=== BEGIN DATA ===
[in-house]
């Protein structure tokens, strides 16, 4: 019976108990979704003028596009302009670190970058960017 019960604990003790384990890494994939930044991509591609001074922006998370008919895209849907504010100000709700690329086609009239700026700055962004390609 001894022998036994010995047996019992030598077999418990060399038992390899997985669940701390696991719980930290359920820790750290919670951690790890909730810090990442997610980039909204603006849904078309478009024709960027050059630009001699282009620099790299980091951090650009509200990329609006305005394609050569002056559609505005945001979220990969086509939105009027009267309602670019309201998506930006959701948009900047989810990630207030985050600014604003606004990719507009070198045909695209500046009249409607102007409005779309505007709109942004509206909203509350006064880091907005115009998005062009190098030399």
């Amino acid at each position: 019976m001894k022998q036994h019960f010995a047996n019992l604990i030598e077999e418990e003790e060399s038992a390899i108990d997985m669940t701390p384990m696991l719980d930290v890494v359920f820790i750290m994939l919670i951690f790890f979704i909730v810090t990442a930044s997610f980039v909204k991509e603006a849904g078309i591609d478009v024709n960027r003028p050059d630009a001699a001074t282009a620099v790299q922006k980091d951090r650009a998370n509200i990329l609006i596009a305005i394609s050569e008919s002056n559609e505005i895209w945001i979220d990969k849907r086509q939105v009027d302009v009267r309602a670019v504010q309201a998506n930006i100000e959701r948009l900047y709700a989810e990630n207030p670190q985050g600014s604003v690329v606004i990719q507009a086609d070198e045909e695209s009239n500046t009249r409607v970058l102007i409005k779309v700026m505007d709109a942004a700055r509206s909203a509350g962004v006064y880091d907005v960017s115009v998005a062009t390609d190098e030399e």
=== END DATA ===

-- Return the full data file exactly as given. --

[in-house]
């Protein structure tokens, strides 16, 4: 019976108990979704003028596009302009670190970058960017 019960604990003790384990890494994939930044991509591609001074922006998370008919895209849907504010100000709700690329086609009239700026700055962004390609 001894022998036994010995047996019992030598077999418990060399038992390899997985669940701390696991719980930290359920820790750290919670951690790890909730810090990442997610980039909204603006849904078309478009024709960027050059630009001699282009620099790299980091951090650009509200990329609006305005394609050569002056559609505005945001979220990969086509939105009027009267309602670019309201998506930006959701948009900047989810990630207030985050600014604003606004990719507009070198045909695209500046009249409607102007409005779309505007709109942004509206909203509350006064880091907005115009998005062009190098030399």
């Amino acid at each position: 019976m001894k022998q036994h019960f010995a047996n019992l604990i030598e077999e418990e003790e060399s038992a390899i108990d997985m669940t701390p384990m696991l719980d930290v890494v359920f820790i750290m994939l919670i951690f790890f979704i909730v810090t990442a930044s997610f980039v909204k991509e603006a849904g078309i591609d478009v024709n960027r003028p050059d630009a001699a001074t282009a620099v790299q922006k980091d951090r650009a998370n509200i990329l609006i596009a305005i394609s050569e008919s002056n559609e505005i895209w945001i979220d990969k849907r086509q939105v009027d302009v009267r309602a670019v504010q309201a998506n930006i100000e959701r948009l900047y709700a989810e990630n207030p670190q985050g600014s604003v690329v606004i990719q507009a086609d070198e045909e695209s009239n500046t009249r409607v970058l102007i409005k779309v700026m505007d709109a942004a700055r509206s909203a509350g962004v006064y880091d907005v960017s115009v998005a062009t390609d190098e030399e």